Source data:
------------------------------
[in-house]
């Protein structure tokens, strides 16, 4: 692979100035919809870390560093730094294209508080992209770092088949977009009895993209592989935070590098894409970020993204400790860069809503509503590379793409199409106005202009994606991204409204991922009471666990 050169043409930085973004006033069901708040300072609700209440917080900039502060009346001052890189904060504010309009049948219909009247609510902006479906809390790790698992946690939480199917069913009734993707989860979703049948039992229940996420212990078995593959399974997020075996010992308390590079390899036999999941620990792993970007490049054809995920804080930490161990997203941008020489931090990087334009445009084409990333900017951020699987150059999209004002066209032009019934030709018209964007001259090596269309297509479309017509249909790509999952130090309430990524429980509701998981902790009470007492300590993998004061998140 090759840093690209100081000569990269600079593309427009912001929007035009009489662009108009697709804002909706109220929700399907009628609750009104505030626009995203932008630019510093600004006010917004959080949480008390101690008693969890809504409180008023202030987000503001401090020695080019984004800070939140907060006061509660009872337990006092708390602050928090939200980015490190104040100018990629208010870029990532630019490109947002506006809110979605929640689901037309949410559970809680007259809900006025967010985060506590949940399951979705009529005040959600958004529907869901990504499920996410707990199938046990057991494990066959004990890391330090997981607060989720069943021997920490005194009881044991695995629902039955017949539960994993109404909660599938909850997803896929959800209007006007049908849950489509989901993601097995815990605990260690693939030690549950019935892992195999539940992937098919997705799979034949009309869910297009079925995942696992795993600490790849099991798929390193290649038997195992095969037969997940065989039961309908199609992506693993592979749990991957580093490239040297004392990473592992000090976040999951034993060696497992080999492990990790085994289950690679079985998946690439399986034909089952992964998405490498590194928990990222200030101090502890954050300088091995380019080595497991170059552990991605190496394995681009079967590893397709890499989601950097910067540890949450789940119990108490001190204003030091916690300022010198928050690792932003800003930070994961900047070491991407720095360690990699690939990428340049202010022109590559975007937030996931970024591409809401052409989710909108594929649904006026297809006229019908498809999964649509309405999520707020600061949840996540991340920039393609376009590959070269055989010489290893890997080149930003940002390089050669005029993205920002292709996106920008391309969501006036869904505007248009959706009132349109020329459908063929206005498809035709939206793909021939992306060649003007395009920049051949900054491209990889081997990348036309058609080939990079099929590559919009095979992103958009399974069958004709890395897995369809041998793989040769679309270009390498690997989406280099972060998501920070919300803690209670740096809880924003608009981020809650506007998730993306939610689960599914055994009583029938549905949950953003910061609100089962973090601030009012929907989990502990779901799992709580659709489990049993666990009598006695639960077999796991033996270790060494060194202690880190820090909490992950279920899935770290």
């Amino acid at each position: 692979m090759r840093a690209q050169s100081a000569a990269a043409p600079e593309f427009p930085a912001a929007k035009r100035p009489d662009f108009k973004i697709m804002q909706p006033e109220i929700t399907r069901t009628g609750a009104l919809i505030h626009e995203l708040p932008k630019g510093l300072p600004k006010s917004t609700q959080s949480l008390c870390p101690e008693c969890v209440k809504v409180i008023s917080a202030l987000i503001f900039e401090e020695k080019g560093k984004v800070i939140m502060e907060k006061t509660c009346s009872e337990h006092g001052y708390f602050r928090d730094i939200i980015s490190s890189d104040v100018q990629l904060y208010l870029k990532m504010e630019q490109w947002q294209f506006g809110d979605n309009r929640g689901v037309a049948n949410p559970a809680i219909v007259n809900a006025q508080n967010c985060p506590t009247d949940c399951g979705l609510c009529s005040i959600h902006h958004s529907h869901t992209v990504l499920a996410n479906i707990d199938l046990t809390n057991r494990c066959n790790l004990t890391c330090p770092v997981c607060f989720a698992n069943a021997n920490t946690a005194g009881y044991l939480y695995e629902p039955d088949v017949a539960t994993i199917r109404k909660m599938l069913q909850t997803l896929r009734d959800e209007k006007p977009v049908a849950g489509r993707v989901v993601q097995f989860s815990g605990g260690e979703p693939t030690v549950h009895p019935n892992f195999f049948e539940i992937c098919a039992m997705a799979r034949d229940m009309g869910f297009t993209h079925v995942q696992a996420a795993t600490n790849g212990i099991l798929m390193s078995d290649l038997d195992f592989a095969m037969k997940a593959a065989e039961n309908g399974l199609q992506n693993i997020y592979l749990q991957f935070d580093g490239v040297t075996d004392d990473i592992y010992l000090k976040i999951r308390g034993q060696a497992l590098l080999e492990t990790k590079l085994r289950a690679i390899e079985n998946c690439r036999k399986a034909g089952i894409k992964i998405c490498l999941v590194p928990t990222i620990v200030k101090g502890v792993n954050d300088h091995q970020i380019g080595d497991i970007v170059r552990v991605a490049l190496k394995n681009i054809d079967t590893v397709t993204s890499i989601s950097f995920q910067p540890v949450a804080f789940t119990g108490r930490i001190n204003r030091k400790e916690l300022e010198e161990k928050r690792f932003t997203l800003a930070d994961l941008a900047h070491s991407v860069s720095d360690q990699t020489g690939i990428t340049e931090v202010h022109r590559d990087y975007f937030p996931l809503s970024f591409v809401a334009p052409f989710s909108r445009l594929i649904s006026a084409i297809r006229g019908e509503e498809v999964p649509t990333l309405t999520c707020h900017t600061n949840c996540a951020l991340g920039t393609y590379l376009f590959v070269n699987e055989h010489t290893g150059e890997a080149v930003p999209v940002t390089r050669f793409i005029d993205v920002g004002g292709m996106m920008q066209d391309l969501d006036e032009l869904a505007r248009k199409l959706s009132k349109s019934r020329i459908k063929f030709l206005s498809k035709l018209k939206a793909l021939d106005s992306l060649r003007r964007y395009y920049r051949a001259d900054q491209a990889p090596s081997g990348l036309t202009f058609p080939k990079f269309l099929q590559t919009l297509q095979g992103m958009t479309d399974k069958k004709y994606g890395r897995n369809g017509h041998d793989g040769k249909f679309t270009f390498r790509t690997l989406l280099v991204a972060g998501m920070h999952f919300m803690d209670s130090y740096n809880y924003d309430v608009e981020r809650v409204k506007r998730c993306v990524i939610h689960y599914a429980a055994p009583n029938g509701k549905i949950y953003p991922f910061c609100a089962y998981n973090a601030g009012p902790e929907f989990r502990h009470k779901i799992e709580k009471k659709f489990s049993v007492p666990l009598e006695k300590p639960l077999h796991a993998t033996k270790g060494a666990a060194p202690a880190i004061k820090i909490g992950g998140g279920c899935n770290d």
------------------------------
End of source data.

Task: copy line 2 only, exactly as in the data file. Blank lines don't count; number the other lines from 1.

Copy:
């Protein structure tokens, strides 16, 4: 692979100035919809870390560093730094294209508080992209770092088949977009009895993209592989935070590098894409970020993204400790860069809503509503590379793409199409106005202009994606991204409204991922009471666990 050169043409930085973004006033069901708040300072609700209440917080900039502060009346001052890189904060504010309009049948219909009247609510902006479906809390790790698992946690939480199917069913009734993707989860979703049948039992229940996420212990078995593959399974997020075996010992308390590079390899036999999941620990792993970007490049054809995920804080930490161990997203941008020489931090990087334009445009084409990333900017951020699987150059999209004002066209032009019934030709018209964007001259090596269309297509479309017509249909790509999952130090309430990524429980509701998981902790009470007492300590993998004061998140 090759840093690209100081000569990269600079593309427009912001929007035009009489662009108009697709804002909706109220929700399907009628609750009104505030626009995203932008630019510093600004006010917004959080949480008390101690008693969890809504409180008023202030987000503001401090020695080019984004800070939140907060006061509660009872337990006092708390602050928090939200980015490190104040100018990629208010870029990532630019490109947002506006809110979605929640689901037309949410559970809680007259809900006025967010985060506590949940399951979705009529005040959600958004529907869901990504499920996410707990199938046990057991494990066959004990890391330090997981607060989720069943021997920490005194009881044991695995629902039955017949539960994993109404909660599938909850997803896929959800209007006007049908849950489509989901993601097995815990605990260690693939030690549950019935892992195999539940992937098919997705799979034949009309869910297009079925995942696992795993600490790849099991798929390193290649038997195992095969037969997940065989039961309908199609992506693993592979749990991957580093490239040297004392990473592992000090976040999951034993060696497992080999492990990790085994289950690679079985998946690439399986034909089952992964998405490498590194928990990222200030101090502890954050300088091995380019080595497991170059552990991605190496394995681009079967590893397709890499989601950097910067540890949450789940119990108490001190204003030091916690300022010198928050690792932003800003930070994961900047070491991407720095360690990699690939990428340049202010022109590559975007937030996931970024591409809401052409989710909108594929649904006026297809006229019908498809999964649509309405999520707020600061949840996540991340920039393609376009590959070269055989010489290893890997080149930003940002390089050669005029993205920002292709996106920008391309969501006036869904505007248009959706009132349109020329459908063929206005498809035709939206793909021939992306060649003007395009920049051949900054491209990889081997990348036309058609080939990079099929590559919009095979992103958009399974069958004709890395897995369809041998793989040769679309270009390498690997989406280099972060998501920070919300803690209670740096809880924003608009981020809650506007998730993306939610689960599914055994009583029938549905949950953003910061609100089962973090601030009012929907989990502990779901799992709580659709489990049993666990009598006695639960077999796991033996270790060494060194202690880190820090909490992950279920899935770290």